Arches Live 2014

Arches Live 2014

Arches, Glasgow

Mary Brennan

The final weekend of Arches Live 2014 was a reminder of how some vital, ground-breaking work is not at home in main-stream venues: pieces like Privates or Lost in Transition need intimate spaces.

Lost in Transition - written and directed by Mona Bozdog (from Romania), performed by Nikolette Thoma (from Greece) - comes when immigration is a flashpoint for social and political schism. In a long, thin room in the Arches basement - the floor taped into a hopscotch bed, the set a scattering of furniture - Thoma took us succinctly through Bozdog's past.

However this is not just her personal history, it's also Romania's. Within the family anecdotes and factual asides are her reasons for migrating. So too are the realities of being a voiceless stranger in another country. Thought-provoking, affecting and yet unhistrionic - which was also true of FMIN's Privates where a basement oasis put lone participants in touch, literally, with Amy Cameron.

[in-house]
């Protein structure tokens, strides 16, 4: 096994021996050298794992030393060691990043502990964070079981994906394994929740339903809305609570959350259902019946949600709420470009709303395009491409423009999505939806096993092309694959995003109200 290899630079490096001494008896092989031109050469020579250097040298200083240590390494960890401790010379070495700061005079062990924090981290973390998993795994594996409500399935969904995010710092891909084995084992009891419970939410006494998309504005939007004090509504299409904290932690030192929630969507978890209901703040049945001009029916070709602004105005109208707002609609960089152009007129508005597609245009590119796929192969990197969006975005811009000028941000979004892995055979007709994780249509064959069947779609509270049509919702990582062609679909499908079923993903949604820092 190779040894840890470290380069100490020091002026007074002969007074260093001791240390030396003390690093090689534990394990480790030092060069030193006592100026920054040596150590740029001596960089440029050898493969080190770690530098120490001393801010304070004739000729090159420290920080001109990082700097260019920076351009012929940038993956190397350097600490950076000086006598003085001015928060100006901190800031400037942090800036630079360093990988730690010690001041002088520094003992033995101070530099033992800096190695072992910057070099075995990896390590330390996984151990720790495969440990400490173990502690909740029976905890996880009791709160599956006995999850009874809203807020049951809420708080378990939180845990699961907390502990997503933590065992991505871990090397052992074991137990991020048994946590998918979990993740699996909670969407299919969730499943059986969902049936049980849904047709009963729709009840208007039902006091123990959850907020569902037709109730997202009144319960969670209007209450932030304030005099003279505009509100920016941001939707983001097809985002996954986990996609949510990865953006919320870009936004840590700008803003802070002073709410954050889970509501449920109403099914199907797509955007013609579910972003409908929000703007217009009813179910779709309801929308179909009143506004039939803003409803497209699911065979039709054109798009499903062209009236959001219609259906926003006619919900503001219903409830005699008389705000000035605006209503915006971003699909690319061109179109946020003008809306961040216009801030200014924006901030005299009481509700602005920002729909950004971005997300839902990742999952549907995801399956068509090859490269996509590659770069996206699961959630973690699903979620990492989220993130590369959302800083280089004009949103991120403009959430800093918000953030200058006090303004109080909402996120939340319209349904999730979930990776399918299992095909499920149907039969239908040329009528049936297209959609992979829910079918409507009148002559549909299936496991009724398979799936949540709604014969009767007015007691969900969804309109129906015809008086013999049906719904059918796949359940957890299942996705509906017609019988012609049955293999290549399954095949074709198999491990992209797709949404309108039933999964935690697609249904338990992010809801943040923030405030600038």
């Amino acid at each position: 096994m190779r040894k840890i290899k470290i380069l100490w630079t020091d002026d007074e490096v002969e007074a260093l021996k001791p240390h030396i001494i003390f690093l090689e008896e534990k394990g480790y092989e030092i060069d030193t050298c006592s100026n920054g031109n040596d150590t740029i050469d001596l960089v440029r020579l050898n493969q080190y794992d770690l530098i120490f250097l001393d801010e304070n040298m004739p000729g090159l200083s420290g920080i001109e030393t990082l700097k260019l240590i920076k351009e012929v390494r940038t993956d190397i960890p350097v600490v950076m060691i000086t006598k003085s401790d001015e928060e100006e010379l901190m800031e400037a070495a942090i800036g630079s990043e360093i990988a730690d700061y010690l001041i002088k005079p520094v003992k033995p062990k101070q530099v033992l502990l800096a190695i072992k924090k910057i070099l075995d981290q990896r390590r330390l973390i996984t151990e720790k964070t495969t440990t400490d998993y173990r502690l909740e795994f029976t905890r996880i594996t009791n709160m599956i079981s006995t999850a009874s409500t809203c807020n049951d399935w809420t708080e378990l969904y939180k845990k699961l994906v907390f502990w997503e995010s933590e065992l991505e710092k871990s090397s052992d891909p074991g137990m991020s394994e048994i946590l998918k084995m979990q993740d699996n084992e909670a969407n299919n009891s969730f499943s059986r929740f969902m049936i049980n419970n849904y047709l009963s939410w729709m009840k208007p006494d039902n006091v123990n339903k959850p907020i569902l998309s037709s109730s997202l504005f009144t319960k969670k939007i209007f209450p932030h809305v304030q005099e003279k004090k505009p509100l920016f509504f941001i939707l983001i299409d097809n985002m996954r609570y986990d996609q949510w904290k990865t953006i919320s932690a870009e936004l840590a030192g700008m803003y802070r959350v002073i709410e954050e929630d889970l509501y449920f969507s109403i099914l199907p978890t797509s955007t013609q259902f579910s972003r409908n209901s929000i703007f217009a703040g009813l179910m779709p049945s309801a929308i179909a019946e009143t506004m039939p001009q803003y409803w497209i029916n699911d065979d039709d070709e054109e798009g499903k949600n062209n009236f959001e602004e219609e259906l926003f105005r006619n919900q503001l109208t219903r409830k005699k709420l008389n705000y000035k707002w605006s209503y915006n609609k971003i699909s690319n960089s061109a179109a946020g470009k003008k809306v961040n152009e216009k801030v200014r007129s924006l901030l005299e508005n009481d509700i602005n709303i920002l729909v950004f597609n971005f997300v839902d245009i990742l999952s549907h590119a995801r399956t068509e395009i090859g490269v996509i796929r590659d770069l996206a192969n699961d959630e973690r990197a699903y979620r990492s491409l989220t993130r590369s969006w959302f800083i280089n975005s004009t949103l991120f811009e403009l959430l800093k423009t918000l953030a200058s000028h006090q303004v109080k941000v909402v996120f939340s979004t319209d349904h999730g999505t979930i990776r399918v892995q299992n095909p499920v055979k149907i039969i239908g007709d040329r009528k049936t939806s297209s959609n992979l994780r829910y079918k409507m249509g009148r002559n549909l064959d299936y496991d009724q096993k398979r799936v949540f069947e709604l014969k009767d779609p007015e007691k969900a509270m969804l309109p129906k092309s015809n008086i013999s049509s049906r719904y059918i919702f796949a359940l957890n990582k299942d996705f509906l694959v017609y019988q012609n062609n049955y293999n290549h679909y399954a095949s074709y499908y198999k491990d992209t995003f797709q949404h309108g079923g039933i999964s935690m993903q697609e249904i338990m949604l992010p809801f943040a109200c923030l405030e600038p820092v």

Low lighting, the sound of lapping water, the gentle massaging of hands, the soft voice-over recalling her childhood memories: for 15 minutes, this calming, meditative closeness soothed seething brain cells and reef-knotted shoulders.

Max Powers Says... offered other 'unlocking' strategies, with Thomas Hobbins striding on as the self-help guru who is a master of manipulation, though Hobbins's creation would call it motivation. Suave, avuncular, slick - but under the high-achiever veneer, is another Max, lost and uncertain.

That's the tightrope Hobbins negotiates here, surrendering the swagger for glimpses of a wistful inner child - probably Max Powers' cleverest manipulation of us yet.

Emilia Weber and Claire Healy send you out looking at the city-scape and its architecture with fresh eyes. Their illustrated lecture-cum-performance is called There They Carved A Space, a concept that ranges from the history of 'common' ground to social housing policies and the ownership of land because 'space is politics', a fascinating foray into the 'politics of space'. And that, really, is Arches and Arches Live in a nutshell.